Saturday, June 30, 2012

What I´ve Loved and What I will miss about Cuenca

  • Do you know what I think I´m going to miss most about Cuenca (besides my kids)? That´s it´s okay to be open and friendly here, just because. It´s okay to be happy and smiley because I am happy, and it´s okay to smile at others and to laugh at myself. I´m going to miss nice people. And I´m going to miss that it´s okay for me to be nice without being questioned or barked at for it. 

Monday, June 11, 2012

Ecuador: Amy: Infested

I don't have fleas!!!!!

....I'm just allergic to them...

I've had this obnoxious rash for about 5-6 days now. It's itches really bad and the doc of course can't really tell what it originally looks like because I've scratched myself to bits. It looks oddly like chicken pox...pre-scratched...but I've already had the chicken pox so I'm pretty sure that's  not where it is. I've missed 2 days at one orphanage and 1 day (today) at another at the other orphanage because I wasn't sure what I had and didn't want to be case zero of adding another complication to the orphanages.

I had stopped by the Emergency Department (mostly cause it's functions as an off hours clinic) Saturday late afternoon. They kept calling the dermatologist to come in to check out my gruesome scratched up rash, but weren't able to reach him. I'd also been kind of short on breath, but they didn't even listen to my lungs. I was sure to emphasis that I wasn't worried about the rash as much as I was about being so short of breath. Oh well, I went home and thankfully they didn't charge me.

Went to the derm today turns out he thinks I'm having a systemic reaction to few flea bites. he says the rash doesn't really look like bites themselves but that is looks similar to a rash many people not native to Ecuador get when they have an allergic reaction to a flea bite here. Apparently, it's not uncommon. BLAST my awesome, over-active, immune system. It's kind of scary to think I could be having a reaction to something enough to effect my breathing. I can't imagine having asthma and dealing with this on a regular basis. My reaction-breathing wise-is not bad. It's tight and makes it hard to sleep and it's a little tight all the time. In the ED on Saturday they wanted to give me a shot of benadryl, which I declined. I found out from the derm that you can't get Benadryl in pill form in Ecuador....good thing I brought my own!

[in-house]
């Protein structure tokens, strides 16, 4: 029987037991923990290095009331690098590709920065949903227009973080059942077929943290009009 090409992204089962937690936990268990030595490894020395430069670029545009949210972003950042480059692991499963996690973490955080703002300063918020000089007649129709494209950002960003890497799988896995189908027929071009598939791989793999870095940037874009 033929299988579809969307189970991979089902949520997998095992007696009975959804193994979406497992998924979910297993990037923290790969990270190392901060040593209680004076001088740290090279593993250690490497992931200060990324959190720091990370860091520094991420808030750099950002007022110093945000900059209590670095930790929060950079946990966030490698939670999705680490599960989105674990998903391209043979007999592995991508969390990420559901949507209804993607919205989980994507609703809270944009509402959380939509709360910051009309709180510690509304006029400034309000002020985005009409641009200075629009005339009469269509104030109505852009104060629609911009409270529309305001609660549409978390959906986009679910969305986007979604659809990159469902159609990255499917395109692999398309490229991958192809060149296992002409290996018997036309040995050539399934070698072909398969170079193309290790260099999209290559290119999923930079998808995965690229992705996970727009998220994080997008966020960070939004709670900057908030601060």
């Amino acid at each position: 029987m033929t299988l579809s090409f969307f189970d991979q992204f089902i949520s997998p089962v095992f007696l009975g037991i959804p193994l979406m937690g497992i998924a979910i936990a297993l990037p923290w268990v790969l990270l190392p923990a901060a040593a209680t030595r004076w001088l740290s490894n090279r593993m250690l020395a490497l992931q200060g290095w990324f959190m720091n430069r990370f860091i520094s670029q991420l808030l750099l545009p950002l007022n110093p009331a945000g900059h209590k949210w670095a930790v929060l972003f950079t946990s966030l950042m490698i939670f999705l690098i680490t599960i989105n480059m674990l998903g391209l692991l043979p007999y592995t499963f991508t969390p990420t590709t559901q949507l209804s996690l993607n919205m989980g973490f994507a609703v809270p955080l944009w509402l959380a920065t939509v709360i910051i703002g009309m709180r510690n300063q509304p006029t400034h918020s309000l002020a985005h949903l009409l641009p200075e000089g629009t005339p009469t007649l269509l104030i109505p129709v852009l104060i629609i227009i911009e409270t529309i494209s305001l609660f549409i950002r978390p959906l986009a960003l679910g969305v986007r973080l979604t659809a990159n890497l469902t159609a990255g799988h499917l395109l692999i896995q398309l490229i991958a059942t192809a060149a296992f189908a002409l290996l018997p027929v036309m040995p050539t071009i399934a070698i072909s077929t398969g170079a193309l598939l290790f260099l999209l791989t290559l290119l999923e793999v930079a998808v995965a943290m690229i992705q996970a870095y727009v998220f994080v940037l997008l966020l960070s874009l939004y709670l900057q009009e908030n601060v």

So it'll be 7 days of steroids (16mg- it sounds like a hefty dose, but I think I'm just used to peds dosing) and Benadryl for at least 10 (that's what the doc said but I'm one of those non-compliant, self-diagnosing nurses that will take just until I feel better and then as needed :) ). Oh and this wonderful cream (I think it has atarax in it) that instantly made me feel better-itching wise. Lungs still tight.

After the doc told me I could try to debug my place but he thinks with the few bites I probably got them from a stray dog rather than my bed, especially since I itch all the time and not just at home or at night and he couldn't find any actual bites. Then I mentioned I work in the orphanages, one of which is particularly dirty and he then became concerned that it might even be scabies because those are fairly present in orphanages he says. If I don't feel better in 7 days or it gets worse I go back to get treated for scabies.

I think the doc is probably initially right with the allergic rash since he's seen it before he says and because my lungs are tight. But I'll let you know if I turn out to be scabies infested.

Either way, fleas or scabies....


Just take this as evidence that I am huggin' and lovin' these wonderful kids :)

Monday, June 4, 2012

Ecuador: She looked right at me and moooooo-ed!

I was gone for a week at the coast and returned to the baby and toddler orphanage this morning. I´d really love to see some, if not all, of these kids saying some words before I leave. (I also have a goal to have the currently 1 month old baby, that has been there escentially since she was born, laughing like crazy before I go back to the states in July.)

I am only at this orphanage 2 days a week, Monday and Thurday and since I cou ldn´t find any children´s books, I bought a colorful photography book full of animals and bright colors. I had brought it once before and sat down with some of this kids to look at, christeing it´s pages with tears and lovin´ (spit and kisses), but it was a big hit. Two of the kids, two of the younger kids, actually said a few words, well, one said banana, and another little girl picked up on the animal sounds we would make. As I walked into the playroom today, again with my book, SHE LOOKED RIGHT AT ME AND MOO-ED!